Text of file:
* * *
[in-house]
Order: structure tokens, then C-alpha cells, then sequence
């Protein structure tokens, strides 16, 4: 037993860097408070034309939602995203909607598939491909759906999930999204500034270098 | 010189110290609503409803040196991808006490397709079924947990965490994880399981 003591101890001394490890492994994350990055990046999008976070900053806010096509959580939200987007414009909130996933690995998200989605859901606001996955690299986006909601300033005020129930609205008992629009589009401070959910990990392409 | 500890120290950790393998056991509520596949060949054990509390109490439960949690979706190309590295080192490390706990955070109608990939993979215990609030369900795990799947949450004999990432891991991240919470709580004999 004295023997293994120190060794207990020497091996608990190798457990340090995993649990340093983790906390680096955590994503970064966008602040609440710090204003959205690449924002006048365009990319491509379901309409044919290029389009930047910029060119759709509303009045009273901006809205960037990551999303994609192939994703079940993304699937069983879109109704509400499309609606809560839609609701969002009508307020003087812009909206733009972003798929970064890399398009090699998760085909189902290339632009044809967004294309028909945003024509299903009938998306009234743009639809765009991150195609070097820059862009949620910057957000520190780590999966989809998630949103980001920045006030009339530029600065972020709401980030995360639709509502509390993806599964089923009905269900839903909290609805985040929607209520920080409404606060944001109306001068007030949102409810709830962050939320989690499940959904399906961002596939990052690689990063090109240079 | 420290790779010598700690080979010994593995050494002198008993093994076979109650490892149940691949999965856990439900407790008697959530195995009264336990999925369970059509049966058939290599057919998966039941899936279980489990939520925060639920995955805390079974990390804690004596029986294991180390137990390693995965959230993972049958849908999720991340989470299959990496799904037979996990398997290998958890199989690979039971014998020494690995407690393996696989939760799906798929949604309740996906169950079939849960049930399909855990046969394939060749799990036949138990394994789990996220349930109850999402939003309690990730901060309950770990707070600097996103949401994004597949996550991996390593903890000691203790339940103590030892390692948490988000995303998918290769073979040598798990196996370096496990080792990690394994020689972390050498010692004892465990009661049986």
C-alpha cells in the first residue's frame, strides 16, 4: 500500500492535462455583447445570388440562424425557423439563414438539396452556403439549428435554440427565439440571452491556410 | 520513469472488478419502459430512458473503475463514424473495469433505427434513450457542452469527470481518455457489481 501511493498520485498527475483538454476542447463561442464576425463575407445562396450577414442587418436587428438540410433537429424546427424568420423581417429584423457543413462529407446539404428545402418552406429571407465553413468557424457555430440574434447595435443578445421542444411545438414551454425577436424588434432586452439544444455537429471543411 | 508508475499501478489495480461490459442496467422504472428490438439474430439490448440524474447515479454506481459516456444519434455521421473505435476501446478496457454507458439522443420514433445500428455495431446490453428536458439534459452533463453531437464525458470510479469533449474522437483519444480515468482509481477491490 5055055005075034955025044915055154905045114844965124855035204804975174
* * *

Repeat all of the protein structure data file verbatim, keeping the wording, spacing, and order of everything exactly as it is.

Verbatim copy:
[in-house]
Order: structure tokens, then C-alpha cells, then sequence
């Protein structure tokens, strides 16, 4: 037993860097408070034309939602995203909607598939491909759906999930999204500034270098 | 010189110290609503409803040196991808006490397709079924947990965490994880399981 003591101890001394490890492994994350990055990046999008976070900053806010096509959580939200987007414009909130996933690995998200989605859901606001996955690299986006909601300033005020129930609205008992629009589009401070959910990990392409 | 500890120290950790393998056991509520596949060949054990509390109490439960949690979706190309590295080192490390706990955070109608990939993979215990609030369900795990799947949450004999990432891991991240919470709580004999 004295023997293994120190060794207990020497091996608990190798457990340090995993649990340093983790906390680096955590994503970064966008602040609440710090204003959205690449924002006048365009990319491509379901309409044919290029389009930047910029060119759709509303009045009273901006809205960037990551999303994609192939994703079940993304699937069983879109109704509400499309609606809560839609609701969002009508307020003087812009909206733009972003798929970064890399398009090699998760085909189902290339632009044809967004294309028909945003024509299903009938998306009234743009639809765009991150195609070097820059862009949620910057957000520190780590999966989809998630949103980001920045006030009339530029600065972020709401980030995360639709509502509390993806599964089923009905269900839903909290609805985040929607209520920080409404606060944001109306001068007030949102409810709830962050939320989690499940959904399906961002596939990052690689990063090109240079 | 420290790779010598700690080979010994593995050494002198008993093994076979109650490892149940691949999965856990439900407790008697959530195995009264336990999925369970059509049966058939290599057919998966039941899936279980489990939520925060639920995955805390079974990390804690004596029986294991180390137990390693995965959230993972049958849908999720991340989470299959990496799904037979996990398997290998958890199989690979039971014998020494690995407690393996696989939760799906798929949604309740996906169950079939849960049930399909855990046969394939060749799990036949138990394994789990996220349930109850999402939003309690990730901060309950770990707070600097996103949401994004597949996550991996390593903890000691203790339940103590030892390692948490988000995303998918290769073979040598798990196996370096496990080792990690394994020689972390050498010692004892465990009661049986």
C-alpha cells in the first residue's frame, strides 16, 4: 500500500492535462455583447445570388440562424425557423439563414438539396452556403439549428435554440427565439440571452491556410 | 520513469472488478419502459430512458473503475463514424473495469433505427434513450457542452469527470481518455457489481 501511493498520485498527475483538454476542447463561442464576425463575407445562396450577414442587418436587428438540410433537429424546427424568420423581417429584423457543413462529407446539404428545402418552406429571407465553413468557424457555430440574434447595435443578445421542444411545438414551454425577436424588434432586452439544444455537429471543411 | 508508475499501478489495480461490459442496467422504472428490438439474430439490448440524474447515479454506481459516456444519434455521421473505435476501446478496457454507458439522443420514433445500428455495431446490453428536458439534459452533463453531437464525458470510479469533449474522437483519444480515468482509481477491490 5055055005075034955025044915055154905045114844965124855035204804975174